Want to capture the city in a new light? Explore our essential tips for stunning cityscape photography.
Capturing stunning cityscape photos might seem hard, but it’s actually pretty easy – once you know a few tricks, techniques, and secrets.
In this article, I share my best advice for cityscape photography, including:
- How to keep your images consistently sharp (even in low light)
- How to deal with pedestrians in your cityscape scenes
- How to capture beautiful compositions using foreground elements
- How to get incredible cityscape night photography
- Much, much more!
So if you’re ready to capture cityscape images like a pro, then let’s dive right in, starting with:
1. Shoot during the blue hour
If you want breathtakingly gorgeous cityscape photography, then I recommend you pay careful attention to the light.
Now, you can create stunning cityscape photos at any time of day (or night) – but if you want the absolute best of the best results, I recommend you head out just after sunset.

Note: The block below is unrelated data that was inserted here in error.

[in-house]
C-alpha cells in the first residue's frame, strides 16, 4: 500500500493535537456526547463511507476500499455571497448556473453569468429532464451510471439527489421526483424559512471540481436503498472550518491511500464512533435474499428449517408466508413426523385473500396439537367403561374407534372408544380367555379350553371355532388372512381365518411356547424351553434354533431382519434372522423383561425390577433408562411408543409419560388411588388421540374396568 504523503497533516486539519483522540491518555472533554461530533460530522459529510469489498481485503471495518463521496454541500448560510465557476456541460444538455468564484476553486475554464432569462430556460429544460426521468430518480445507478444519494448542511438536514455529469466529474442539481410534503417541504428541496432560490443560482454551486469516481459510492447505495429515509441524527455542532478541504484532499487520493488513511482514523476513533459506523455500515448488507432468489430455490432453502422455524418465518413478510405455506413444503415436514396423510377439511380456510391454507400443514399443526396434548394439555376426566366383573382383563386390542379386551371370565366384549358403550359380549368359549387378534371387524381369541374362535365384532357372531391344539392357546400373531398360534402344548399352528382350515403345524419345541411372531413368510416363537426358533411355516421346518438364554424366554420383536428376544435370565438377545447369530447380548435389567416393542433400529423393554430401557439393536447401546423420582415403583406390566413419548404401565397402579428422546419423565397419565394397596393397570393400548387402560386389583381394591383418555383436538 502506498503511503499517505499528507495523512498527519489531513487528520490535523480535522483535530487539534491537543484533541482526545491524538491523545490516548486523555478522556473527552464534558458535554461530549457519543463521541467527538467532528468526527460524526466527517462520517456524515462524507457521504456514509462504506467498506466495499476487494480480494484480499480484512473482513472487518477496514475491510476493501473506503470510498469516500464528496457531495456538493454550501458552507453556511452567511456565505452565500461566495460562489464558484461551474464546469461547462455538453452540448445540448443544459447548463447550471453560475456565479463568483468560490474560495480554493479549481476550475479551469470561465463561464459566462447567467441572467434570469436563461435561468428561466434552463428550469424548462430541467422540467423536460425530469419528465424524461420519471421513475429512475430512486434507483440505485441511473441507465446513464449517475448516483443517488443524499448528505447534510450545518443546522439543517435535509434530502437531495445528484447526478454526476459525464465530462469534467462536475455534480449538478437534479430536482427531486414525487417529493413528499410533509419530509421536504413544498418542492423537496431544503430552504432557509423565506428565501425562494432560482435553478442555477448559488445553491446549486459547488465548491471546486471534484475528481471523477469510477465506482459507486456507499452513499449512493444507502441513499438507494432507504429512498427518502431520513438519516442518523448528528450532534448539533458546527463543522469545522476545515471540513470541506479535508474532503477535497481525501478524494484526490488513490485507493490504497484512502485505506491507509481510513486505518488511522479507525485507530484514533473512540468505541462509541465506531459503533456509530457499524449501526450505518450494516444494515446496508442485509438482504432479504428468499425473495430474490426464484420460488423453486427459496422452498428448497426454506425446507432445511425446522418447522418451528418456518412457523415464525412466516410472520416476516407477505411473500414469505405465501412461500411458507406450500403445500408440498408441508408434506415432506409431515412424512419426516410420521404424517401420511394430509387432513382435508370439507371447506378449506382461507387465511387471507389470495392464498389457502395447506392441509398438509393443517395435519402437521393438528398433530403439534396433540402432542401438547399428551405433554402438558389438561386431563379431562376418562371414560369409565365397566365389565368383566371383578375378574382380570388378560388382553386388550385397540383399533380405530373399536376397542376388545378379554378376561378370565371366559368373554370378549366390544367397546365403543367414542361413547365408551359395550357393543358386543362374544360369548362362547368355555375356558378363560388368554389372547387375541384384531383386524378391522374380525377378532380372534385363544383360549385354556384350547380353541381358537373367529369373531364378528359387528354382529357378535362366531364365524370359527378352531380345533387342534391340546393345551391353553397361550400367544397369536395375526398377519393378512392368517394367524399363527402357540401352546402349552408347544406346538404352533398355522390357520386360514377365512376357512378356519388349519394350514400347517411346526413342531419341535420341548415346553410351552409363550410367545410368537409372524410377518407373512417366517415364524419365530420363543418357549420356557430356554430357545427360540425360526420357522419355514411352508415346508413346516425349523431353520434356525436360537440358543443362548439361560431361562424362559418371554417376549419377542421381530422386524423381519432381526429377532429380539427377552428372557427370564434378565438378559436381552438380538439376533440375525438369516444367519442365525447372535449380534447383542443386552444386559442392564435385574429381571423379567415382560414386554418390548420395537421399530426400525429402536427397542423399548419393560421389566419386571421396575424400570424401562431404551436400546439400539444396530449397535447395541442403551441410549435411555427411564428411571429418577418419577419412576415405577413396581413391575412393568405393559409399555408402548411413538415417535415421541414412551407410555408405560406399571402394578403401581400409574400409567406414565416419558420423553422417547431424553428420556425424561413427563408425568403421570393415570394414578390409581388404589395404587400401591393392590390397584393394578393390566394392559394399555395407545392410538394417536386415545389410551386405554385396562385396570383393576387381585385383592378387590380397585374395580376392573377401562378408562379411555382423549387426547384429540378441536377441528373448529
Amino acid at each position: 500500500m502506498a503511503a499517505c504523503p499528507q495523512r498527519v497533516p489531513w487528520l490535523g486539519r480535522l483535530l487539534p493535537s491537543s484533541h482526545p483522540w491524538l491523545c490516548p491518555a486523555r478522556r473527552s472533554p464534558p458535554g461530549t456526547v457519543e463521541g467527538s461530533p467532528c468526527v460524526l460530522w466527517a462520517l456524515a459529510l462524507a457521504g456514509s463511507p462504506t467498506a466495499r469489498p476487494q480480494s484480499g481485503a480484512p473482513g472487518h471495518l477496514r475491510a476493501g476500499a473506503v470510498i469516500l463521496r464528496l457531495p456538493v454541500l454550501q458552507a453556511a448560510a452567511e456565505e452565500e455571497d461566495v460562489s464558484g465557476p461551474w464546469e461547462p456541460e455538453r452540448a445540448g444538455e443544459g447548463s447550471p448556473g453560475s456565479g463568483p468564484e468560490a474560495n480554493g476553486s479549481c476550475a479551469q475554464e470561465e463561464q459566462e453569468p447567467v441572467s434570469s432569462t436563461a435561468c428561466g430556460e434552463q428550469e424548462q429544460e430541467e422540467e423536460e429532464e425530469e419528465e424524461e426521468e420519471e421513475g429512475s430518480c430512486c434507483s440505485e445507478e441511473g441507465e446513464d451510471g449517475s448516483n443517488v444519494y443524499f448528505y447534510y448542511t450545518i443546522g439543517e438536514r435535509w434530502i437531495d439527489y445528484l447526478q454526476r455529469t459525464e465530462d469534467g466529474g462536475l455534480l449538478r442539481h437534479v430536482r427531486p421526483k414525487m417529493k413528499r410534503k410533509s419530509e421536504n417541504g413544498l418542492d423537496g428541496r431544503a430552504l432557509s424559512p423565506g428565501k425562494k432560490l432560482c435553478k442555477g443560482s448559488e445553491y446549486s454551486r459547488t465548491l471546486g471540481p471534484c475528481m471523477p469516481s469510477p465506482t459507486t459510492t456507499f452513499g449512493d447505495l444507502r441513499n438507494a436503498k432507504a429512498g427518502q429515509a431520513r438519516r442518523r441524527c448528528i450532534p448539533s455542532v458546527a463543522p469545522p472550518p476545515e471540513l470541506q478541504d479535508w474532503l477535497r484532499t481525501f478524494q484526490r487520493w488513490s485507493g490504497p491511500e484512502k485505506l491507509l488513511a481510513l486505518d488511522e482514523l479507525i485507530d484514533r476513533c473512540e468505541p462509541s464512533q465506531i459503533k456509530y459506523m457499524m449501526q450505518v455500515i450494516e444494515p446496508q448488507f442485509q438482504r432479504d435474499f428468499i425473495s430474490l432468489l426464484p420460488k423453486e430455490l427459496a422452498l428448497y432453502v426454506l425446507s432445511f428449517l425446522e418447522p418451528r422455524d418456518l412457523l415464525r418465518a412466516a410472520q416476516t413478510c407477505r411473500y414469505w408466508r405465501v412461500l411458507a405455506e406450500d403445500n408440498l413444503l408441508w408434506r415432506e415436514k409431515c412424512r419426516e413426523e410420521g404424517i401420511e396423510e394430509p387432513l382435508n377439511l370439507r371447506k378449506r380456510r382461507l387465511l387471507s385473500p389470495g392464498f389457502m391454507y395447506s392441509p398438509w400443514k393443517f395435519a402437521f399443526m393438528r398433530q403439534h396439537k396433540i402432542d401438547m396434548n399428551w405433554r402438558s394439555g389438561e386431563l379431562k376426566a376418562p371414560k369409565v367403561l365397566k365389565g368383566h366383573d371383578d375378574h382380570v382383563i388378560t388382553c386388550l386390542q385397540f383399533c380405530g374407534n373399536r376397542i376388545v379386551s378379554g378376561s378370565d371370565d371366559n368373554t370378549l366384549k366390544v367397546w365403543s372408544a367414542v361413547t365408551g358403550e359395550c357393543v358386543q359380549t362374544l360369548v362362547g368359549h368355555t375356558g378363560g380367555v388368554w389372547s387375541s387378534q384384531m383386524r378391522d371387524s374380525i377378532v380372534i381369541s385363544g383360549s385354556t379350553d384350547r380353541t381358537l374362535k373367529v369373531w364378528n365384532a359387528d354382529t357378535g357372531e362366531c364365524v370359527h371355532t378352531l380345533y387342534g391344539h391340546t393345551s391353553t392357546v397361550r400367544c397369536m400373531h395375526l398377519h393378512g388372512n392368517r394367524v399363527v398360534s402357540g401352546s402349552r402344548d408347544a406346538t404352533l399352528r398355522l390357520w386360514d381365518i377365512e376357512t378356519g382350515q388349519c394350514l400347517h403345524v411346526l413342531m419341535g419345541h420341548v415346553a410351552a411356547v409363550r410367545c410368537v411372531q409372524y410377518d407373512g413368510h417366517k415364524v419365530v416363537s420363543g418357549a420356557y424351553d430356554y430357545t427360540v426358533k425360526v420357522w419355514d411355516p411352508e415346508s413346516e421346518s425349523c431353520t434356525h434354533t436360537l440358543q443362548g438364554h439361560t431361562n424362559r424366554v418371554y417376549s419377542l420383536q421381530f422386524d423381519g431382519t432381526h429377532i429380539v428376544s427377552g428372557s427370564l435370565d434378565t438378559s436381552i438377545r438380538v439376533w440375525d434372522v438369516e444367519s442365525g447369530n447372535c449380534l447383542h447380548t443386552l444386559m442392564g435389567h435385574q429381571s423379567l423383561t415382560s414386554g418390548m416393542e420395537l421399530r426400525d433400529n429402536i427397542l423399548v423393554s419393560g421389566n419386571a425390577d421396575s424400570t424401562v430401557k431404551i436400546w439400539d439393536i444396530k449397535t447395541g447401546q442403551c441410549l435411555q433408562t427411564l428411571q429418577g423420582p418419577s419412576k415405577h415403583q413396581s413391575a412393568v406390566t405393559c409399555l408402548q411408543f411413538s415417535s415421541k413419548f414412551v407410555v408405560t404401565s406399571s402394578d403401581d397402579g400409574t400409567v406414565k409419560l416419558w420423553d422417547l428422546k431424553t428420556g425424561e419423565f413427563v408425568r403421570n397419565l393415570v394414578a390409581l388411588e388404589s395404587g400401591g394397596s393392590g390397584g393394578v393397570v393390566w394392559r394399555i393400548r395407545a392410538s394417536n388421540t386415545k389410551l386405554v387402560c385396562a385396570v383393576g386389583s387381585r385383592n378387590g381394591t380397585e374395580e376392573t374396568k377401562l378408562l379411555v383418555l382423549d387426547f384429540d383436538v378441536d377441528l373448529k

(You can also go out before sunrise, but many photographers struggle to get up early enough!)
You see, this time is known as the blue hour, and while it’s great for all sorts of photography, it’s especially amazing for sweeping cityscape shots. During the blue hour, the sky grows darker and the city lights turn on. The balance of light – between the sky and the city – often becomes nearly equal, and you’ll witness a stunning combination of tones:
Working during the blue hour is very rewarding, but you’ll need to bring special low-light gear (see my next tip!), and you should also be careful; always tell someone in advance where you plan to be, keep an eye on your surroundings, and carry a phone just in case.
2. Use a tripod and a remote release for sharp cityscape photos
If you want to shoot during the blue hour, at night, or even during the golden hours (i.e., the hour or two just before sunset and just after sunrise), you’ll need to carry two essential pieces of equipment:
- A sturdy tripod, which will keep your setup supported while shooting.
- A remote release, which will let you trigger your camera without pressing the shutter button.